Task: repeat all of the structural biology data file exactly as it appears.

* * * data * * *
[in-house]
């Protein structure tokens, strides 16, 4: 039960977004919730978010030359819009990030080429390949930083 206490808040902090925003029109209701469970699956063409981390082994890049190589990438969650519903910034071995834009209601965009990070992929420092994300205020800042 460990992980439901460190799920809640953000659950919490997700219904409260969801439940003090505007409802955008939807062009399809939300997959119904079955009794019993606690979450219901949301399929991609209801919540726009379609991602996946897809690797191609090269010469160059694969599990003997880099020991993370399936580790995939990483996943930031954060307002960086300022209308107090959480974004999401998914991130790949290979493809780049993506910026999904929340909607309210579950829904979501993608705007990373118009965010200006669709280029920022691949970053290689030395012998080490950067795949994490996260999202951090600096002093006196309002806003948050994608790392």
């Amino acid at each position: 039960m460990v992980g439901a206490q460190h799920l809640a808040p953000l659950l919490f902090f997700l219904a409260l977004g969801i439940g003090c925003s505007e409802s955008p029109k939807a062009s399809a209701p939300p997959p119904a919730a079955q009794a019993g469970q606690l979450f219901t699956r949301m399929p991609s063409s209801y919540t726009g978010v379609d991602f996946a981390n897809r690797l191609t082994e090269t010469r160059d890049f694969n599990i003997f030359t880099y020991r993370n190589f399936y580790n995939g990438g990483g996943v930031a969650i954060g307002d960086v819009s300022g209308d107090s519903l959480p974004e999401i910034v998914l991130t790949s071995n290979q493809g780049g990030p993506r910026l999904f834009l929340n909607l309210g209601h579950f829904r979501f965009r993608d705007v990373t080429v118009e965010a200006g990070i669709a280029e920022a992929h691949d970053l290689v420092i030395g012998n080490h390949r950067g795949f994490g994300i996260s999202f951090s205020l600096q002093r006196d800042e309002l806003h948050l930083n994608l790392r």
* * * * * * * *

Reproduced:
[in-house]
């Protein structure tokens, strides 16, 4: 039960977004919730978010030359819009990030080429390949930083 206490808040902090925003029109209701469970699956063409981390082994890049190589990438969650519903910034071995834009209601965009990070992929420092994300205020800042 460990992980439901460190799920809640953000659950919490997700219904409260969801439940003090505007409802955008939807062009399809939300997959119904079955009794019993606690979450219901949301399929991609209801919540726009379609991602996946897809690797191609090269010469160059694969599990003997880099020991993370399936580790995939990483996943930031954060307002960086300022209308107090959480974004999401998914991130790949290979493809780049993506910026999904929340909607309210579950829904979501993608705007990373118009965010200006669709280029920022691949970053290689030395012998080490950067795949994490996260999202951090600096002093006196309002806003948050994608790392």
């Amino acid at each position: 039960m460990v992980g439901a206490q460190h799920l809640a808040p953000l659950l919490f902090f997700l219904a409260l977004g969801i439940g003090c925003s505007e409802s955008p029109k939807a062009s399809a209701p939300p997959p119904a919730a079955q009794a019993g469970q606690l979450f219901t699956r949301m399929p991609s063409s209801y919540t726009g978010v379609d991602f996946a981390n897809r690797l191609t082994e090269t010469r160059d890049f694969n599990i003997f030359t880099y020991r993370n190589f399936y580790n995939g990438g990483g996943v930031a969650i954060g307002d960086v819009s300022g209308d107090s519903l959480p974004e999401i910034v998914l991130t790949s071995n290979q493809g780049g990030p993506r910026l999904f834009l929340n909607l309210g209601h579950f829904r979501f965009r993608d705007v990373t080429v118009e965010a200006g990070i669709a280029e920022a992929h691949d970053l290689v420092i030395g012998n080490h390949r950067g795949f994490g994300i996260s999202f951090s205020l600096q002093r006196d800042e309002l806003h948050l930083n994608l790392r």